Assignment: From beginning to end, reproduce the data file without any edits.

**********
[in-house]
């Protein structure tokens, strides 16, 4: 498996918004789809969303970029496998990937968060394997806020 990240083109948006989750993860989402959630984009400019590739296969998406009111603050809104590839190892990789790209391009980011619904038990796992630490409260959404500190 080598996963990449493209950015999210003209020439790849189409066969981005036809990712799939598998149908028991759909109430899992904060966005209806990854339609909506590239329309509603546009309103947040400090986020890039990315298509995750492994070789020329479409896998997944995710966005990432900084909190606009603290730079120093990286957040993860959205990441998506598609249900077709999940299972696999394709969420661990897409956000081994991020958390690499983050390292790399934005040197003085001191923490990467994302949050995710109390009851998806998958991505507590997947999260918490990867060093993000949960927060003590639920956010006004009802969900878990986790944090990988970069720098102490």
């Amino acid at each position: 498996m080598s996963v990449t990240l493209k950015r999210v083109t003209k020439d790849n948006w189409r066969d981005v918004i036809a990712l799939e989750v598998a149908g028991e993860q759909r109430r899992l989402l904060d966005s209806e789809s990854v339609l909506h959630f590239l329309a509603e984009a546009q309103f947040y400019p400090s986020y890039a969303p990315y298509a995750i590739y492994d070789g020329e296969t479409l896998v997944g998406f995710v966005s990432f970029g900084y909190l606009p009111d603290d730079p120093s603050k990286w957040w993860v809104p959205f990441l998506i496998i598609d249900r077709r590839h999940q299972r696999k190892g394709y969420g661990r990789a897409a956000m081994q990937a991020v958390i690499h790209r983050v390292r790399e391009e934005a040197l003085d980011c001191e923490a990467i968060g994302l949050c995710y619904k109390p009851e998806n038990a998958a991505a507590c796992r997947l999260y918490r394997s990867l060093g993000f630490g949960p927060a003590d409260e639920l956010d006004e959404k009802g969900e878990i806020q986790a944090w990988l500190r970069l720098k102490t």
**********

[in-house]
């Protein structure tokens, strides 16, 4: 498996918004789809969303970029496998990937968060394997806020 990240083109948006989750993860989402959630984009400019590739296969998406009111603050809104590839190892990789790209391009980011619904038990796992630490409260959404500190 080598996963990449493209950015999210003209020439790849189409066969981005036809990712799939598998149908028991759909109430899992904060966005209806990854339609909506590239329309509603546009309103947040400090986020890039990315298509995750492994070789020329479409896998997944995710966005990432900084909190606009603290730079120093990286957040993860959205990441998506598609249900077709999940299972696999394709969420661990897409956000081994991020958390690499983050390292790399934005040197003085001191923490990467994302949050995710109390009851998806998958991505507590997947999260918490990867060093993000949960927060003590639920956010006004009802969900878990986790944090990988970069720098102490």
């Amino acid at each position: 498996m080598s996963v990449t990240l493209k950015r999210v083109t003209k020439d790849n948006w189409r066969d981005v918004i036809a990712l799939e989750v598998a149908g028991e993860q759909r109430r899992l989402l904060d966005s209806e789809s990854v339609l909506h959630f590239l329309a509603e984009a546009q309103f947040y400019p400090s986020y890039a969303p990315y298509a995750i590739y492994d070789g020329e296969t479409l896998v997944g998406f995710v966005s990432f970029g900084y909190l606009p009111d603290d730079p120093s603050k990286w957040w993860v809104p959205f990441l998506i496998i598609d249900r077709r590839h999940q299972r696999k190892g394709y969420g661990r990789a897409a956000m081994q990937a991020v958390i690499h790209r983050v390292r790399e391009e934005a040197l003085d980011c001191e923490a990467i968060g994302l949050c995710y619904k109390p009851e998806n038990a998958a991505a507590c796992r997947l999260y918490r394997s990867l060093g993000f630490g949960p927060a003590d409260e639920l956010d006004e959404k009802g969900e878990i806020q986790a944090w990988l500190r970069l720098k102490t």